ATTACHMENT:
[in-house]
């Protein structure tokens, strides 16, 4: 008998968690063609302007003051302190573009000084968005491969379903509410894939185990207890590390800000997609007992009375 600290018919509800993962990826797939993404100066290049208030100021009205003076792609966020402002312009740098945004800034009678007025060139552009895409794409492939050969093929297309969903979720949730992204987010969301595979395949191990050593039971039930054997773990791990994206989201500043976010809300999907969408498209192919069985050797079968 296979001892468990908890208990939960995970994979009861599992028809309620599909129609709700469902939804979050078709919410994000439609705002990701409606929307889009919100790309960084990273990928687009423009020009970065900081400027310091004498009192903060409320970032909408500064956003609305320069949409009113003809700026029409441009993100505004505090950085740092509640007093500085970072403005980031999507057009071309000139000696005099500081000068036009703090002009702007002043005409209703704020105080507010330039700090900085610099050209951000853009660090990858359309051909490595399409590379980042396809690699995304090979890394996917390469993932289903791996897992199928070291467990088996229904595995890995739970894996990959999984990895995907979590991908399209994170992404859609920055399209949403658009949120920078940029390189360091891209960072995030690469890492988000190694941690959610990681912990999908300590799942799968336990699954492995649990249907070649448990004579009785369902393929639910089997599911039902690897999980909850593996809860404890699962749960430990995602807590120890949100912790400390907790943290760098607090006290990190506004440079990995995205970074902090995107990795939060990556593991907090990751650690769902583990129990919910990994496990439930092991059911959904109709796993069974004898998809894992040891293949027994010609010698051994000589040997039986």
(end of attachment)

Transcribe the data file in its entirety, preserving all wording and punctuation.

[in-house]
């Protein structure tokens, strides 16, 4: 008998968690063609302007003051302190573009000084968005491969379903509410894939185990207890590390800000997609007992009375 600290018919509800993962990826797939993404100066290049208030100021009205003076792609966020402002312009740098945004800034009678007025060139552009895409794409492939050969093929297309969903979720949730992204987010969301595979395949191990050593039971039930054997773990791990994206989201500043976010809300999907969408498209192919069985050797079968 296979001892468990908890208990939960995970994979009861599992028809309620599909129609709700469902939804979050078709919410994000439609705002990701409606929307889009919100790309960084990273990928687009423009020009970065900081400027310091004498009192903060409320970032909408500064956003609305320069949409009113003809700026029409441009993100505004505090950085740092509640007093500085970072403005980031999507057009071309000139000696005099500081000068036009703090002009702007002043005409209703704020105080507010330039700090900085610099050209951000853009660090990858359309051909490595399409590379980042396809690699995304090979890394996917390469993932289903791996897992199928070291467990088996229904595995890995739970894996990959999984990895995907979590991908399209994170992404859609920055399209949403658009949120920078940029390189360091891209960072995030690469890492988000190694941690959610990681912990999908300590799942799968336990699954492995649990249907070649448990004579009785369902393929639910089997599911039902690897999980909850593996809860404890699962749960430990995602807590120890949100912790400390907790943290760098607090006290990190506004440079990995995205970074902090995107990795939060990556593991907090990751650690769902583990129990919910990994496990439930092991059911959904109709796993069974004898998809894992040891293949027994010609010698051994000589040997039986």